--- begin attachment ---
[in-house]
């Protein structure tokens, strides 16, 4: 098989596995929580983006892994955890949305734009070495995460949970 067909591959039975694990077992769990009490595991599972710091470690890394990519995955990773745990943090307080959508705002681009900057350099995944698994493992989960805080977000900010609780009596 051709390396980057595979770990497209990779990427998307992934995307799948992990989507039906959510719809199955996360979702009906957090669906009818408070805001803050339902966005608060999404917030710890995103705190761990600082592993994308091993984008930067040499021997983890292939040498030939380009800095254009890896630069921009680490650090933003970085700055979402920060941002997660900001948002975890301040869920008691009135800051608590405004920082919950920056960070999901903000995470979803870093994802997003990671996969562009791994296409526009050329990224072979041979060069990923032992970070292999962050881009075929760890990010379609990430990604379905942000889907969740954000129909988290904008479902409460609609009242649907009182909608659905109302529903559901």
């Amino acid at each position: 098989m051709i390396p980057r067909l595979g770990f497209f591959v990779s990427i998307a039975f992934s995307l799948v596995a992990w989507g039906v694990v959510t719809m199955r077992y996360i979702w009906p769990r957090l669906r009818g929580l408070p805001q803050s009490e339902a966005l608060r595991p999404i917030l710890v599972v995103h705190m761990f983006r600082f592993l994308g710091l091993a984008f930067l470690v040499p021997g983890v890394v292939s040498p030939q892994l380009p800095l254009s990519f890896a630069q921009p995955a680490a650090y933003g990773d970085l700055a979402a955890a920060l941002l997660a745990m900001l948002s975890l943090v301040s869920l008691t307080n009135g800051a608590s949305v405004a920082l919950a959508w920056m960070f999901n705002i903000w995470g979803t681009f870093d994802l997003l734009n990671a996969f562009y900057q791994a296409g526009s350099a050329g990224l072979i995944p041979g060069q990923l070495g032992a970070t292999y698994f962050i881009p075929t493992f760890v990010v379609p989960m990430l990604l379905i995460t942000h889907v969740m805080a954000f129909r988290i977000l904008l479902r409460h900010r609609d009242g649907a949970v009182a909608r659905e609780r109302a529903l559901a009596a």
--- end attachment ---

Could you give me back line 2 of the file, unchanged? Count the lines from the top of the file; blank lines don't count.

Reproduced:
């Protein structure tokens, strides 16, 4: 098989596995929580983006892994955890949305734009070495995460949970 067909591959039975694990077992769990009490595991599972710091470690890394990519995955990773745990943090307080959508705002681009900057350099995944698994493992989960805080977000900010609780009596 051709390396980057595979770990497209990779990427998307992934995307799948992990989507039906959510719809199955996360979702009906957090669906009818408070805001803050339902966005608060999404917030710890995103705190761990600082592993994308091993984008930067040499021997983890292939040498030939380009800095254009890896630069921009680490650090933003970085700055979402920060941002997660900001948002975890301040869920008691009135800051608590405004920082919950920056960070999901903000995470979803870093994802997003990671996969562009791994296409526009050329990224072979041979060069990923032992970070292999962050881009075929760890990010379609990430990604379905942000889907969740954000129909988290904008479902409460609609009242649907009182909608659905109302529903559901």